Cannabis is currently listed as a Prohibited Substance under Schedule 9 (S9) of the Poisons Standard and this entry would capture all of its cannabinoid extracts that are not individually listed elsewhere in the Standard. Any manufacture, possession, supply or use of S9 substances would need state or territory approval, in addition to the requirements outlined above. The issuing of an approval for supply and use of S9 substance would be a state and territory responsibility and you would need to contact the drugs and poisons units in your state/territory for further information.
Cannabidiol, the cannabinoid used in clinical trials for the treatment of paediatric epilepsy syndromes, is in Schedule 4 (Prescription Only Medicine) of the Poisons Standard “in preparations for therapeutic use containing 2 per cent or less of other cannabinoids found in cannabis” and does not require state or territory approval. The SAS/AP approval and licence and permission to import outlined above would still be required to import such goods as cannabidiol. If permission was granted, the relevant permits would need to be presented to Australian Customs and Border Protection Service to import the medication into Australia.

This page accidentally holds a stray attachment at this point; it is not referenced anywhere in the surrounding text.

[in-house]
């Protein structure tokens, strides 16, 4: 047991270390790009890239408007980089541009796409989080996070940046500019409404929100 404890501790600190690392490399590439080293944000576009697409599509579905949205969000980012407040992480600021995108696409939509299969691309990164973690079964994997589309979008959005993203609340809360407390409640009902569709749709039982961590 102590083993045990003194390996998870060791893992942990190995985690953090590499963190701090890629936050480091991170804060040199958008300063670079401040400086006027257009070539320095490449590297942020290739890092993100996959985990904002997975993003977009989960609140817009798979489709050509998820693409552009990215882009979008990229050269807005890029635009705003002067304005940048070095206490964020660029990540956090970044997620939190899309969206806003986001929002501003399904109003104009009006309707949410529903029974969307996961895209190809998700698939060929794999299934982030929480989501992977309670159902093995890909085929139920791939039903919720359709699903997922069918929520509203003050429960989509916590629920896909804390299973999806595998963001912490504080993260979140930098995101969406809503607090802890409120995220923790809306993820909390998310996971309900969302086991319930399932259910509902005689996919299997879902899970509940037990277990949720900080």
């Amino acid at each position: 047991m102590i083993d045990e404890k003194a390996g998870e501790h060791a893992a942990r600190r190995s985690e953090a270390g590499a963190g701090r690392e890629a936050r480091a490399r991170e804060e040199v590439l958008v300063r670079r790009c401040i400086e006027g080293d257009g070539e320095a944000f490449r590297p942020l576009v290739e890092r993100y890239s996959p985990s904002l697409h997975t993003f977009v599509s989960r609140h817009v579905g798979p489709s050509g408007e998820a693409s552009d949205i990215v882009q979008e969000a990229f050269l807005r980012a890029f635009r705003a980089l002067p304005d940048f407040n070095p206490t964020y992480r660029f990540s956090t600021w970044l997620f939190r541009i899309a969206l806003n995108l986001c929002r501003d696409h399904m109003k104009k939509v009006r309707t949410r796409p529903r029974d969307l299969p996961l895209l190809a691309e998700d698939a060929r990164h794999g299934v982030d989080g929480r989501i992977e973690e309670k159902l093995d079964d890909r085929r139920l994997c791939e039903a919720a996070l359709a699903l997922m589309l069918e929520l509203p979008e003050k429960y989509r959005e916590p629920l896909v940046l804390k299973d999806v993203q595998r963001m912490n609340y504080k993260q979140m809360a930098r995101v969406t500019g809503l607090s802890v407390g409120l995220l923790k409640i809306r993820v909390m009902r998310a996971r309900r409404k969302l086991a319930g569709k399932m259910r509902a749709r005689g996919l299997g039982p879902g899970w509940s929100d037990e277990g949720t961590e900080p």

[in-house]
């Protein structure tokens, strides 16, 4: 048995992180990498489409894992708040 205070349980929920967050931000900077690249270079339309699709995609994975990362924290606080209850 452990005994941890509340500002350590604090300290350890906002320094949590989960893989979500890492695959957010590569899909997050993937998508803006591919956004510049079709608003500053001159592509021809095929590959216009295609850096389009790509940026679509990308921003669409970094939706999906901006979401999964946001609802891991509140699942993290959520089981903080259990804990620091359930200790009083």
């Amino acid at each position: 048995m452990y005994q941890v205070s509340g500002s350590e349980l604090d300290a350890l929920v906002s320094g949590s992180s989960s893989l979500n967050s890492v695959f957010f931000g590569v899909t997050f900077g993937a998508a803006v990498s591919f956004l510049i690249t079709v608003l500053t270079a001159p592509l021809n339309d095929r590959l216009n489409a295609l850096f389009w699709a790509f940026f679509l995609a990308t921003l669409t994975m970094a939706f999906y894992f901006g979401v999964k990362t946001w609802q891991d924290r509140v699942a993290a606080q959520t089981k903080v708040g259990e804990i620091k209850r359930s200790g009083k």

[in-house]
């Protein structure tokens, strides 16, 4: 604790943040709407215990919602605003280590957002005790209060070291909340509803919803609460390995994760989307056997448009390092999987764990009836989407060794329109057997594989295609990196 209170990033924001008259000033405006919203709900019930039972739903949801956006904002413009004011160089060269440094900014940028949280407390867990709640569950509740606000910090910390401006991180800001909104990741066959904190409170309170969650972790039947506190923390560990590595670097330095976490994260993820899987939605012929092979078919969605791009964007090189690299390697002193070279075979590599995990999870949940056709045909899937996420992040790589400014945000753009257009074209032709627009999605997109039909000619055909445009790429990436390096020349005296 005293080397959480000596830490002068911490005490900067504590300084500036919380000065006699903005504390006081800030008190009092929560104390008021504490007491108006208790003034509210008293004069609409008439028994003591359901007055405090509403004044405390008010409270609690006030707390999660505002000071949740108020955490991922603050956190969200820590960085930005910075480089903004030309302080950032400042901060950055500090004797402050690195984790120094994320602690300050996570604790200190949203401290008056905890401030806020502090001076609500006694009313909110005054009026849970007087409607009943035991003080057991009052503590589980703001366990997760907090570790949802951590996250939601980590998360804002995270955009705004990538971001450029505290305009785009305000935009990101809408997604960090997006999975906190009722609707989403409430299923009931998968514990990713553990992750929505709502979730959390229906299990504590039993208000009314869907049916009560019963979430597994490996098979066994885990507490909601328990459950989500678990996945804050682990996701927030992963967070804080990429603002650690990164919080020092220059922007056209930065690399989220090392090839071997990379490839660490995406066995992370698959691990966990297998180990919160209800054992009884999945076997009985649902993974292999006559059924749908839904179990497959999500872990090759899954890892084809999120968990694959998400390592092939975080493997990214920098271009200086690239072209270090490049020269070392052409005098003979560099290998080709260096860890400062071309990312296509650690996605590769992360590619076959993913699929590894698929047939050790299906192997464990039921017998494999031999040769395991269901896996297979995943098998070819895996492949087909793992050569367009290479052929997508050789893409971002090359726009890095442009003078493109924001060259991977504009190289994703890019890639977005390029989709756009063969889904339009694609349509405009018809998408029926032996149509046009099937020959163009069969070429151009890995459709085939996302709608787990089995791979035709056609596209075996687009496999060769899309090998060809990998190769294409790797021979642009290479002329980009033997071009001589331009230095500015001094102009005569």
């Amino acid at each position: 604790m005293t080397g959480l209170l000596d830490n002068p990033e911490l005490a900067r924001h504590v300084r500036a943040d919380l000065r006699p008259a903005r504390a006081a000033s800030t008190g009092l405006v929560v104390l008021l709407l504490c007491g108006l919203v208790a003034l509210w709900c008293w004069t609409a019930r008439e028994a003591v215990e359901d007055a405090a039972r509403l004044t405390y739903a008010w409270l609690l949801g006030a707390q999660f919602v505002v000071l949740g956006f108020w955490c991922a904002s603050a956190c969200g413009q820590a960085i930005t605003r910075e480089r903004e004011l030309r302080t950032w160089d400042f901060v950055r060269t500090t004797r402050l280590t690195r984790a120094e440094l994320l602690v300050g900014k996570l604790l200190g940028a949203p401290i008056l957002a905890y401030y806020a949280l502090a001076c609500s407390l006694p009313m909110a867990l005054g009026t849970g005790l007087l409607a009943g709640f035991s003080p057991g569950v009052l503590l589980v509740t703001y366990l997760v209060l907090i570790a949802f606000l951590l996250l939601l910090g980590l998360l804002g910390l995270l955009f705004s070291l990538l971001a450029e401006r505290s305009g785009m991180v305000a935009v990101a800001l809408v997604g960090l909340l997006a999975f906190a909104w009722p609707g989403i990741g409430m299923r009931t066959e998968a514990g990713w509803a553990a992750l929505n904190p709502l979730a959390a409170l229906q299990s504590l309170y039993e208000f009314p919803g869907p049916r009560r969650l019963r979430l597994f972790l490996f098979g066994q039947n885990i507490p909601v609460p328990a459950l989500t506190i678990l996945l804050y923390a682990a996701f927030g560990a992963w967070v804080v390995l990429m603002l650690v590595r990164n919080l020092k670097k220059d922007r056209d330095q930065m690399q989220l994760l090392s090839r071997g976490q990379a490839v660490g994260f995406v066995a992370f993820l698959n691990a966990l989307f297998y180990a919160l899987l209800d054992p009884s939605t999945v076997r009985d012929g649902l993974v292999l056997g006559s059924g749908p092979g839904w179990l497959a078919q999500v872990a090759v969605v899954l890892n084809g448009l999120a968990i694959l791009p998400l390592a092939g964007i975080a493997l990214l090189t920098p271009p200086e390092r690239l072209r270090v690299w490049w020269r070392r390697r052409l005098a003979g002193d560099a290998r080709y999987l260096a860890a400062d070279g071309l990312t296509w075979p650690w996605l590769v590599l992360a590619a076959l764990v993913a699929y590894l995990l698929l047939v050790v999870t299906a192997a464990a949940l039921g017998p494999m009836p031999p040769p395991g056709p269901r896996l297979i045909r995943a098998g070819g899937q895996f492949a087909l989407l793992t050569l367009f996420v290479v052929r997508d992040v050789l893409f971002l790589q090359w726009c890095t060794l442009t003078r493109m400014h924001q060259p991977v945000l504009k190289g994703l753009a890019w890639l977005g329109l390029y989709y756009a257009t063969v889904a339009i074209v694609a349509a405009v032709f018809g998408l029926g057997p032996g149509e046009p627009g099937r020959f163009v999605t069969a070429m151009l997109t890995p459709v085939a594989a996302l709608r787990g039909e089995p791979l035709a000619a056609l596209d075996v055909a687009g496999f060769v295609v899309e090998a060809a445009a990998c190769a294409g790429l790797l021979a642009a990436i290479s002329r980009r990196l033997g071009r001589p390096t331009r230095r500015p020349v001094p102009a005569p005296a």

Note that Nabiximols (active ingredients of Sativex) is in Schedule 8 (Controlled Drug - S8) of the Poisons Standard and also in Appendix D of the Poisons Standard. In view of this approval may be required by the state and territory before a medical practitioner can prescribe Nabiximols.
Cannabis and cannabis derived products are also Prohibited Imports under the Customs (Prohibited Imports) Regulations and as such require an import licence and permission to import for each importation. Once there is an approved SAS or AP the medical practitioner, or a pharmacy acting on behalf of the medical practitioner, would then need to apply for an import licence and permission to import from the Drug Control Section of the TGA, using the special access scheme import application forms available at this website.
Authors: The Conversation Contributor